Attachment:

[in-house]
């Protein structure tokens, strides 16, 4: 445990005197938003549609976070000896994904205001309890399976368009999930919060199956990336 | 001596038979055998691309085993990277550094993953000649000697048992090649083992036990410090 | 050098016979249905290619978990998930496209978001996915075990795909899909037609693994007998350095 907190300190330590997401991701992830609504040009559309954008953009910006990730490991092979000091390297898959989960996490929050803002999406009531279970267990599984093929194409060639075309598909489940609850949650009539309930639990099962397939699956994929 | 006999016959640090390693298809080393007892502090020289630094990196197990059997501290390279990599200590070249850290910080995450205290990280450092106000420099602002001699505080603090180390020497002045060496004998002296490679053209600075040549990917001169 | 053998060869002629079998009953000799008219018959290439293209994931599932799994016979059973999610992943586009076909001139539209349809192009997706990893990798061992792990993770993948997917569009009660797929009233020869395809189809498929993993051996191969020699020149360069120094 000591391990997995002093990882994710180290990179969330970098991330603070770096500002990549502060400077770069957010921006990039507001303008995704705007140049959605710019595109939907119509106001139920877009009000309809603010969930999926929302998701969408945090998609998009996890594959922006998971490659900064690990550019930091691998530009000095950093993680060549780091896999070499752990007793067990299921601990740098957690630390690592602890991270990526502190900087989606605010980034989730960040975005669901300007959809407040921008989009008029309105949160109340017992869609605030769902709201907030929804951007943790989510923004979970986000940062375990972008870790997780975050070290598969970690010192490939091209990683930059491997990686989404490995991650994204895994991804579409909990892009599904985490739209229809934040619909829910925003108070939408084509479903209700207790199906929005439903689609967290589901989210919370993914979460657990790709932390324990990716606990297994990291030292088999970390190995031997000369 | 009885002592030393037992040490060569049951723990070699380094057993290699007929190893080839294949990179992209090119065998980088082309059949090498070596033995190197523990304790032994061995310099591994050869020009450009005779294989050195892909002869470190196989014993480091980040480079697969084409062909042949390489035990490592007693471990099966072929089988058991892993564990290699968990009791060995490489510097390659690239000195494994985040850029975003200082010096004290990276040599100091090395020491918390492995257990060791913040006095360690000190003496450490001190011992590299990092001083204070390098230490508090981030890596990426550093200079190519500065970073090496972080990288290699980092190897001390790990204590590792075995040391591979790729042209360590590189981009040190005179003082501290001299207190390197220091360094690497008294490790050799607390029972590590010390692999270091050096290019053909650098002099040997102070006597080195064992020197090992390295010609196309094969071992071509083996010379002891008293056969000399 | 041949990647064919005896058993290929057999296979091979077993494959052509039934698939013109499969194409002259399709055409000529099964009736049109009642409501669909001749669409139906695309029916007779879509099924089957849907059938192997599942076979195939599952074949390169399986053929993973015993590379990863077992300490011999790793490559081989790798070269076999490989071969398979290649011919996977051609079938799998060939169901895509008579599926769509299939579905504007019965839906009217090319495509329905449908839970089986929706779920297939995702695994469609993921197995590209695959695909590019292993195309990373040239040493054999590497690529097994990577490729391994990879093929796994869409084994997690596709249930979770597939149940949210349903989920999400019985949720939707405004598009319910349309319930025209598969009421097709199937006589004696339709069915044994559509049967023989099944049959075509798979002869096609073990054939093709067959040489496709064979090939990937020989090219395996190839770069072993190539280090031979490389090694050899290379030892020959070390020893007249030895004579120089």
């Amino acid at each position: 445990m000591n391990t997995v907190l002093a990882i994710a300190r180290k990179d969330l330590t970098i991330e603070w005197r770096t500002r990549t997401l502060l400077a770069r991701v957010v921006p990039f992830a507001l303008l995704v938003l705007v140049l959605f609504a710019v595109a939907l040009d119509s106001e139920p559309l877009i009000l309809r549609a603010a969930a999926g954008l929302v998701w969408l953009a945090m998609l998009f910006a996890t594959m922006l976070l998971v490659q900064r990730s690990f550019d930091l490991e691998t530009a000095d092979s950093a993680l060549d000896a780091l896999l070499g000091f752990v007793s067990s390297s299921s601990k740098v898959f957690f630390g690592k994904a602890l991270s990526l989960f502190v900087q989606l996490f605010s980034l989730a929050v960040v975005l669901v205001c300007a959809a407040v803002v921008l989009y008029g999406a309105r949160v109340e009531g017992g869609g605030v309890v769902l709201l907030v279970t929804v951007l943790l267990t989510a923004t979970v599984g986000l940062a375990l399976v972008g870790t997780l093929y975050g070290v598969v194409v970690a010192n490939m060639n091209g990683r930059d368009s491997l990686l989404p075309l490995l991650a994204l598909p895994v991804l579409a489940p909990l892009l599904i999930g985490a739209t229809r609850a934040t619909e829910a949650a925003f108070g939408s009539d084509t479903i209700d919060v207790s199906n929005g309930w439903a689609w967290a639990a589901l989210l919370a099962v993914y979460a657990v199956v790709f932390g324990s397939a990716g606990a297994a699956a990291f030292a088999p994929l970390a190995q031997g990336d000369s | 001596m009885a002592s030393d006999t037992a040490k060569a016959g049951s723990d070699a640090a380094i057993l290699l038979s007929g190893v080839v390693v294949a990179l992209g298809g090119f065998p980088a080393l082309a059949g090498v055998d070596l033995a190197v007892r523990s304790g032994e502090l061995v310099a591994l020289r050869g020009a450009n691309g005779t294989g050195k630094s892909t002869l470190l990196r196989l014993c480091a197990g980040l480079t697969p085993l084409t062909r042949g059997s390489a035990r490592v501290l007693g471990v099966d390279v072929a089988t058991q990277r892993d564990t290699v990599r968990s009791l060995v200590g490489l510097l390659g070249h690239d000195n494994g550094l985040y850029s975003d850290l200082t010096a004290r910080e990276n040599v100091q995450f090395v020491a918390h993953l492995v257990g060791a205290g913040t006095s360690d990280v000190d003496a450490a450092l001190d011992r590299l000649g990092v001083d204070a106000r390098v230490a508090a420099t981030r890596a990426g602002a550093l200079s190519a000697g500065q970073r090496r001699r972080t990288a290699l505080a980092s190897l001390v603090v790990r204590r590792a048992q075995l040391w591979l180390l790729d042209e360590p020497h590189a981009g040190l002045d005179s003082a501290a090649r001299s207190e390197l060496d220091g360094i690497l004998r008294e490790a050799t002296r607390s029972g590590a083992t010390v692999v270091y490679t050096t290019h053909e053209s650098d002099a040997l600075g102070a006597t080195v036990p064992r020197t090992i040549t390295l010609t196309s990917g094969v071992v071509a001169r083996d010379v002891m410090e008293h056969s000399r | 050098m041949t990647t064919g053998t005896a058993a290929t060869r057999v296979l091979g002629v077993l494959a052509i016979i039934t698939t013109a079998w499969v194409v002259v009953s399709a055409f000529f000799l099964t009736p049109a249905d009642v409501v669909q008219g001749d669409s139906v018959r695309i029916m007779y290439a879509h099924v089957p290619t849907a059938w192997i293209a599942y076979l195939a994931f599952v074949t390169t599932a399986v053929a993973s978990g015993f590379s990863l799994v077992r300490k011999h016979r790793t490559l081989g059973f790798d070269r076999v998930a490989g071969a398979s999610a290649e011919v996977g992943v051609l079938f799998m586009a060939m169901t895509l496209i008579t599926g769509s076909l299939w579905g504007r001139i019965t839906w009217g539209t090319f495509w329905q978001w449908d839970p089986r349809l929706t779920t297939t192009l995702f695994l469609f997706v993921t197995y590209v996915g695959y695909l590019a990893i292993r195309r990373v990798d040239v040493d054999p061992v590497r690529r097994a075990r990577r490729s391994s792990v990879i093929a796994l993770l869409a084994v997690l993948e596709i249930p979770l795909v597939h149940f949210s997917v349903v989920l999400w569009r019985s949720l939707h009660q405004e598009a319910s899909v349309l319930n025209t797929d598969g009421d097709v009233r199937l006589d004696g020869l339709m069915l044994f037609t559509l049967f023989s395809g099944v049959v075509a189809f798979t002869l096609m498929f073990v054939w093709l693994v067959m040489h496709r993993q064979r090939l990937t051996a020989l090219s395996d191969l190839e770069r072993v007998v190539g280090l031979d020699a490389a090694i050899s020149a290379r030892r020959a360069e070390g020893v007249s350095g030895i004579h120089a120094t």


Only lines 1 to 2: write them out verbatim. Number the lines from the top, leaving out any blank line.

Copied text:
[in-house]
């Protein structure tokens, strides 16, 4: 445990005197938003549609976070000896994904205001309890399976368009999930919060199956990336 | 001596038979055998691309085993990277550094993953000649000697048992090649083992036990410090 | 050098016979249905290619978990998930496209978001996915075990795909899909037609693994007998350095 907190300190330590997401991701992830609504040009559309954008953009910006990730490991092979000091390297898959989960996490929050803002999406009531279970267990599984093929194409060639075309598909489940609850949650009539309930639990099962397939699956994929 | 006999016959640090390693298809080393007892502090020289630094990196197990059997501290390279990599200590070249850290910080995450205290990280450092106000420099602002001699505080603090180390020497002045060496004998002296490679053209600075040549990917001169 | 053998060869002629079998009953000799008219018959290439293209994931599932799994016979059973999610992943586009076909001139539209349809192009997706990893990798061992792990993770993948997917569009009660797929009233020869395809189809498929993993051996191969020699020149360069120094 000591391990997995002093990882994710180290990179969330970098991330603070770096500002990549502060400077770069957010921006990039507001303008995704705007140049959605710019595109939907119509106001139920877009009000309809603010969930999926929302998701969408945090998609998009996890594959922006998971490659900064690990550019930091691998530009000095950093993680060549780091896999070499752990007793067990299921601990740098957690630390690592602890991270990526502190900087989606605010980034989730960040975005669901300007959809407040921008989009008029309105949160109340017992869609605030769902709201907030929804951007943790989510923004979970986000940062375990972008870790997780975050070290598969970690010192490939091209990683930059491997990686989404490995991650994204895994991804579409909990892009599904985490739209229809934040619909829910925003108070939408084509479903209700207790199906929005439903689609967290589901989210919370993914979460657990790709932390324990990716606990297994990291030292088999970390190995031997000369 | 009885002592030393037992040490060569049951723990070699380094057993290699007929190893080839294949990179992209090119065998980088082309059949090498070596033995190197523990304790032994061995310099591994050869020009450009005779294989050195892909002869470190196989014993480091980040480079697969084409062909042949390489035990490592007693471990099966072929089988058991892993564990290699968990009791060995490489510097390659690239000195494994985040850029975003200082010096004290990276040599100091090395020491918390492995257990060791913040006095360690000190003496450490001190011992590299990092001083204070390098230490508090981030890596990426550093200079190519500065970073090496972080990288290699980092190897001390790990204590590792075995040391591979790729042209360590590189981009040190005179003082501290001299207190390197220091360094690497008294490790050799607390029972590590010390692999270091050096290019053909650098002099040997102070006597080195064992020197090992390295010609196309094969071992071509083996010379002891008293056969000399 | 041949990647064919005896058993290929057999296979091979077993494959052509039934698939013109499969194409002259399709055409000529099964009736049109009642409501669909001749669409139906695309029916007779879509099924089957849907059938192997599942076979195939599952074949390169399986053929993973015993590379990863077992300490011999790793490559081989790798070269076999490989071969398979290649011919996977051609079938799998060939169901895509008579599926769509299939579905504007019965839906009217090319495509329905449908839970089986929706779920297939995702695994469609993921197995590209695959695909590019292993195309990373040239040493054999590497690529097994990577490729391994990879093929796994869409084994997690596709249930979770597939149940949210349903989920999400019985949720939707405004598009319910349309319930025209598969009421097709199937006589004696339709069915044994559509049967023989099944049959075509798979002869096609073990054939093709067959040489496709064979090939990937020989090219395996190839770069072993190539280090031979490389090694050899290379030892020959070390020893007249030895004579120089």